I recently interviewed several candidates for a new job opening. I have to admit
that I was surprised by mistakes candidates made in this day and age of easy
access to advice. So here is some advice on what not to do, based on the
mistakes made very recently by candidates in real life.
1. Don’t come to an interview unprepared.
Research the company that you’re interviewing at and know as much as you
can about them. If you know the person you will be interviewing with, use the internet to research them. It shows you’ve done your homework and may provide insights into points you may wish to raise during the interview. Bring a printed copy of your resume and offer it to the interviewer(s). They may not have the most recent version and it demonstrates preparedness and thoughtfulness.
2. Don’t look away from people when you are talking to them.
Maintain appropriate eye contact, both when they are talking to you and when you are talking to them. Don’t stare at a blank wall or look out the window or up at the ceiling. Look at the person you’re talking with. But don’t stare at them either.
3. Don’t come to an office setting wearing inappropriate attire.
Dress professionally for the job you are interviewing for. Wear clothes that fit properly. Make sure your clothes are pressed or ironed. Men, if you’re wearing a tie, wear it properly. Not loose and hanging below the collar. And tuck in your shirt properly. Leave childish accessories at home. No cartoon characters on jewelry, watches, or cases. Cover up tattoos, unless you’re interviewing at a tattoo parlor. Wear clothes that match. Wear job appropriate foot wear. For an office job, leave sneakers at home, wear proper dress shoes.
4. Don’t come across as desperate.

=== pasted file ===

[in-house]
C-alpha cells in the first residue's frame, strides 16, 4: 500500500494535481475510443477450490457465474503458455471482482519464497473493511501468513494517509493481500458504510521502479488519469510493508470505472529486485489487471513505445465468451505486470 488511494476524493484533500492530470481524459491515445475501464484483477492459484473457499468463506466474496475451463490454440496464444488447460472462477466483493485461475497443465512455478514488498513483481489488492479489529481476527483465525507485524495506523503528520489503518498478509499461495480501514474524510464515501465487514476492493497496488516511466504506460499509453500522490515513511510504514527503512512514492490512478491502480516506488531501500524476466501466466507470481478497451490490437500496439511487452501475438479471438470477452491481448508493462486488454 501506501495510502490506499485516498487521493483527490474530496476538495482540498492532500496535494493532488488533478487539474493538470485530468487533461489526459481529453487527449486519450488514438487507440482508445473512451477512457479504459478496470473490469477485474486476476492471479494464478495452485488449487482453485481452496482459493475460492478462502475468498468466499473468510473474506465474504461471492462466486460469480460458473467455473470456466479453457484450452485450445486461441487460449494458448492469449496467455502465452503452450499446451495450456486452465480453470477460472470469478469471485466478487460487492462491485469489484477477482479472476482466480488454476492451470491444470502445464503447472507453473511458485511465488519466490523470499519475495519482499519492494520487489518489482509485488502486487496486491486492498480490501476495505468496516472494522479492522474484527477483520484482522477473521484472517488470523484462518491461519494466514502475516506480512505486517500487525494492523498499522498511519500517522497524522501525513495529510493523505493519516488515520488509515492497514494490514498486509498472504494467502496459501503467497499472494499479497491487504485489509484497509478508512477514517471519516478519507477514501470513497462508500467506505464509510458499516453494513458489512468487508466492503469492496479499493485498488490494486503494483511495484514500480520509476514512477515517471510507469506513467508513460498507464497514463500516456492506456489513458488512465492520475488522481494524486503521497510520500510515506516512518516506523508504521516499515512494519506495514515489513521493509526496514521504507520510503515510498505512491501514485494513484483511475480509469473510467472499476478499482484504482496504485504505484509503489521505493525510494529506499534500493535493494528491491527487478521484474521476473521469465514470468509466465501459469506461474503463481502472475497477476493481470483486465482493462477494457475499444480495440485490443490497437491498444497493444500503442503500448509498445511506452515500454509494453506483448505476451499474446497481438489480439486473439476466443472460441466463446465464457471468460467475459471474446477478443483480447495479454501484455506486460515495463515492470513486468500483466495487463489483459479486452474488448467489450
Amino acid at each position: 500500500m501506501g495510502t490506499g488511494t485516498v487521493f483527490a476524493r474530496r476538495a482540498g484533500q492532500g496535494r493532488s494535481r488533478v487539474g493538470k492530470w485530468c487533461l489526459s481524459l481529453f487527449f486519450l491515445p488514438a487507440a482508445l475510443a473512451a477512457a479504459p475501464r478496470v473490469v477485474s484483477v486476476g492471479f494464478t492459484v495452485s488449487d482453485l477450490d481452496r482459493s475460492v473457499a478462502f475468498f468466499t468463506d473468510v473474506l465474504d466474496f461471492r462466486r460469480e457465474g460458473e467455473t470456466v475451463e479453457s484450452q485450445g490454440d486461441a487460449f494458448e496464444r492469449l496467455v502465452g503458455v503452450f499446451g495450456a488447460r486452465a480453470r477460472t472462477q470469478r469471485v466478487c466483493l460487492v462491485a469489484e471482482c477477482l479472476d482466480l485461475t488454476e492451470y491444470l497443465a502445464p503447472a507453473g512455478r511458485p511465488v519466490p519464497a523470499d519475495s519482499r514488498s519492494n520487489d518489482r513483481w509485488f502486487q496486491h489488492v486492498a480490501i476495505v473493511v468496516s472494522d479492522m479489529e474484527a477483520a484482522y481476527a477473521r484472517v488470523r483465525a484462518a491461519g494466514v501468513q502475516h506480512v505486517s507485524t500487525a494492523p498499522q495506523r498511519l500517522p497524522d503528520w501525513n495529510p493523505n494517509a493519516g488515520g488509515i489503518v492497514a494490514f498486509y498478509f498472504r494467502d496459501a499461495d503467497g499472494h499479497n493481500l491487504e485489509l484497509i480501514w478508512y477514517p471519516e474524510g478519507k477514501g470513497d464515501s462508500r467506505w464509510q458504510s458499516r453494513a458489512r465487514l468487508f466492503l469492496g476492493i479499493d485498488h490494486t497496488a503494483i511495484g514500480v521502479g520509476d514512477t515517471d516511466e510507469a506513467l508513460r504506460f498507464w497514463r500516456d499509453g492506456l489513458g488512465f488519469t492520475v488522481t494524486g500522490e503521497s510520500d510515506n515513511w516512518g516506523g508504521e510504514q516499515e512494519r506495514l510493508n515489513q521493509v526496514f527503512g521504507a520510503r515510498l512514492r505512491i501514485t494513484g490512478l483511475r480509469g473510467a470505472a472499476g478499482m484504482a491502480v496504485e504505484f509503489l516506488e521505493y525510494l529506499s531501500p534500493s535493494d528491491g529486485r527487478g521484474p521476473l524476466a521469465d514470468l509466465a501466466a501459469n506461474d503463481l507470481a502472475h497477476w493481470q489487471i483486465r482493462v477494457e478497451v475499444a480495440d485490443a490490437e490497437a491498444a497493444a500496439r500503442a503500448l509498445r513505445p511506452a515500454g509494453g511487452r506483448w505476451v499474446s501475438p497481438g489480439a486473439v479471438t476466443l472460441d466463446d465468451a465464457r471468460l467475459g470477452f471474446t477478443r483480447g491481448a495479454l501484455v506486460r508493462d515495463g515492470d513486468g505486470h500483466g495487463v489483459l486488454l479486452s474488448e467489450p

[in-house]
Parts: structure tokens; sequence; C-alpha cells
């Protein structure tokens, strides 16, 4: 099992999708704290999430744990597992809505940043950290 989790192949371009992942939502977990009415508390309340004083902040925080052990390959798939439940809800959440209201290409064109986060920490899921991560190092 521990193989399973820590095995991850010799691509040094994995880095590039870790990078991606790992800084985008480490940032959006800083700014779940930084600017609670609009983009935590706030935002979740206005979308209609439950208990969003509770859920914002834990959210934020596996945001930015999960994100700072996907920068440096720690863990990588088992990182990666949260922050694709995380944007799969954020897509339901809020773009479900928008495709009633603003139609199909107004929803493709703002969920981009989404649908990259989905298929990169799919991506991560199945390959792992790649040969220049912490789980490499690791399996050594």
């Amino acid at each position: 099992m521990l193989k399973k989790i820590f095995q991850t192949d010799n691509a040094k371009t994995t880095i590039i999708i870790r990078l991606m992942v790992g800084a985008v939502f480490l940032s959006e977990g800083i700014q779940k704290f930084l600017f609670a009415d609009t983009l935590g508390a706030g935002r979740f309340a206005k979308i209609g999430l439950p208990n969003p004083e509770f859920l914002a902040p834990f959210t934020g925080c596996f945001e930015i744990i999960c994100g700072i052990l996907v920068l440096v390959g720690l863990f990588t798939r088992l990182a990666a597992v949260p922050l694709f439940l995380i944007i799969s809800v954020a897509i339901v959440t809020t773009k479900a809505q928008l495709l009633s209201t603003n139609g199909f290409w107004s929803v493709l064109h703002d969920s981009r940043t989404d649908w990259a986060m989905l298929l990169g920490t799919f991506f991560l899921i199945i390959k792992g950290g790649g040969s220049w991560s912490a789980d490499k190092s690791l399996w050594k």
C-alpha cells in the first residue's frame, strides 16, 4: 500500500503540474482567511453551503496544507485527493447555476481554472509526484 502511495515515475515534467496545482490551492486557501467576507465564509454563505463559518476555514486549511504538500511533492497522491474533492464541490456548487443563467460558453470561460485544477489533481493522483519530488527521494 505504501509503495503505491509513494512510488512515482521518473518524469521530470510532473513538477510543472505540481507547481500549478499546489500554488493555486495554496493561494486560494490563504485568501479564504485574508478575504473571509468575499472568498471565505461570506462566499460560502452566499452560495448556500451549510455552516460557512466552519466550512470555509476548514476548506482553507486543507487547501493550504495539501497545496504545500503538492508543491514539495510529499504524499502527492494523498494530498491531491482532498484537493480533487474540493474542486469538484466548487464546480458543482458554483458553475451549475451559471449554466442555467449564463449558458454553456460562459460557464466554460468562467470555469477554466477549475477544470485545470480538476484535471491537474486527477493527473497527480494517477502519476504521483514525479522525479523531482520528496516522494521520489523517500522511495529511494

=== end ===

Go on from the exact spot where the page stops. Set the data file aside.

Companies hire people who they believe will work hard and contribute. Sad stories may make the interviewer feel compassion, but hiring decisions aren’t based on compassion. Focus on your strengths, how past performance can be viewed as relevant to the job you’re interviewing for, and how you can contribute to the employer.
5. Don’t lie.
If you’re currently unemployed, don’t try to make it sound like you’re working. This is an easy fact to verify, and being caught in a lie is sure fire way to be rejected. Don’t claim to be highly proficient in a skill that you’re only a novice at. One or two questions will quickly reveal how little you know. Instead mention the true extent of your experience, and be sure to mention that you find it interesting and are anxious to learn more.
6. Don’t leave your cell phone on.
Don’t allow calls or vibrations to interrupt the interview. Turn off your cell phone!
7. Don’t come across as bland and uninterested.
Talk enthusiastically. Describe what you like about the industry, the company, the job. If you’ve found interesting details about the person you’re interviewing with, mention what you found interesting about their background and any similarities to your own.
8. Don’t stop after the interview.
Follow-up as soon as possible with a thank you note. Include details about the job from the interview that are of interest to you. Add a gentle reminder about how your background and/or strengths will make you a good employee in this job.
Do you have any additional advice for people going to interviews? Comment below with your tips and submit your story to UltiCareer to help job seekers and students even more!
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